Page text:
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Ministers from across the Asia Pacific countries will join leaders from the finance, corporate, civil societies and academia at the Asia-Pacific Rainforest Summit 2016 to share insights on how the region is moving towards inclusive and sustainable forest management, in the era of new climate challenges and global development goals.

The three-day Summit, to be held in Bandar Seri Begawan, Brunei Darussalam on 3-5 August, will be opened by Yang Berhormat  Dato Seri Setia Awang Hj Ali bin Apong, the Minister of Primary Resources and Tourism for Brunei, followed by key note speakers as follows: Her Excellency Siti Nurbaya, the Minister of Environment and Forestry for IndonesiaThe Hon Josh Frydenburg, Minister for the Environment and Energy, Australian Government, Mr Mark Burrows, the Vice-chairman of Investment Banking, Asia-Pacific at Credit Suisse.

They will be joined by more than 30 speakers including:

  • Barber Cho, Secretary, Myanmar Forest Certification Committee
  • Patrick Durst, Senior Forestry Officer for Asia and the Pacific, Food and Agriculture Organization of the United Nations (FAO)
  • Aida Greenbury, Managing Director, Sustainability and Stakeholder Engagement, Asia Pulp & Paper
  • Jack Hurd, Conservation Director, Asia-Pacific Region, The Nature Conservancy
  • Chetan Kumar, Global Forest and Climate Change Program, IUCN
  • Nur Masripatin, Director General for Climate Change Management, Indonesian Ministry of Environment and Forestry
  • Kushla Munro, Assistant Secretary, Department of the Environment, Government of Australia
  • Thongsavanh Soulignamat, President, Lao Wood Processing Industry Association
  • Stig Traavik, Norwegian Ambassador to Indonesia
  • Sun Weina, Cambodia Community Forestry Project Manager

The Asia Pacific region, home to 4.4 billion or 60 per cent of the world's population, has seen rapid development that has put pressure on its forests eco-systems, leading to debates over responsible and sustainable forest development as more land makes way to feeding and housing the region's soaring population. Currently, only a quarter of this region's land mass is covered by rainforests.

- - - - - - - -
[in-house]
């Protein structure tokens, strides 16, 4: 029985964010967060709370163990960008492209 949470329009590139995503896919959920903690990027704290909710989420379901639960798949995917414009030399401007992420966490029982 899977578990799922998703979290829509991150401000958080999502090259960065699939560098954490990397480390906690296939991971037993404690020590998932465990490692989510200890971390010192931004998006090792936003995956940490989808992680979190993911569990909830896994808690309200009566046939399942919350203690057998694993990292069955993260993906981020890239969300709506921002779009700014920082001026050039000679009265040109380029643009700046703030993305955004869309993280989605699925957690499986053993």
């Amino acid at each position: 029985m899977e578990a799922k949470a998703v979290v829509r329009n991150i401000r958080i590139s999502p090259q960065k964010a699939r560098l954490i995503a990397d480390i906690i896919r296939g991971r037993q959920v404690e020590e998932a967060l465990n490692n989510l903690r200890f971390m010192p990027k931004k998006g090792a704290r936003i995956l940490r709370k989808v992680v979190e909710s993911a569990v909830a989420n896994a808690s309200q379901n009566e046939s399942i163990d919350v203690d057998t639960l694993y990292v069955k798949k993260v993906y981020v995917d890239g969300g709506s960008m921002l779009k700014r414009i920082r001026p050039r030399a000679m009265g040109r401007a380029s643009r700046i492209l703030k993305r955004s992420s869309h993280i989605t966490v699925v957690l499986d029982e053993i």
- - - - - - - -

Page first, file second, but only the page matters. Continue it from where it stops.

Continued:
On climate change: How can we scale up financing for climate action, or measure emissions more effectively through forest monitoring systems?

On the role of the private sector: How much farther can we take corporate conservation and restoration efforts? What social and environmental safeguards are needed to tackle deforestation, illegal logging and ensure supply chains are inclusive of smallholders?

On restoration: With global and regional commitments in Africa and Latin America developing, how is the Asia-Pacific region faring on restoration initiatives?

On community forestry: How are forest communities coping with the impact of development on their land? What can we learn from successful community forestry models across the region?

The Summit will provide a platform to address these concerns through panel discussions where speakers exchange insights and research on themes crucial to the conversation on forests and landscapes, building on the momentum of the Paris Climate Change Agreement and the UN Sustainable Development Goals (SDGs).

The Asia-Pacific Rainforest Summit 2016 is the second of its kind, following a successful inaugural one in 2014, held in Sydney, Australia, which resulted in the formation of the Asia-Pacific Rainforest Partnership. 

This year's Summit is hosted by the Government of Brunei Darussalam and supported by the Government of Australia, with CIFOR as science and engagement partner.

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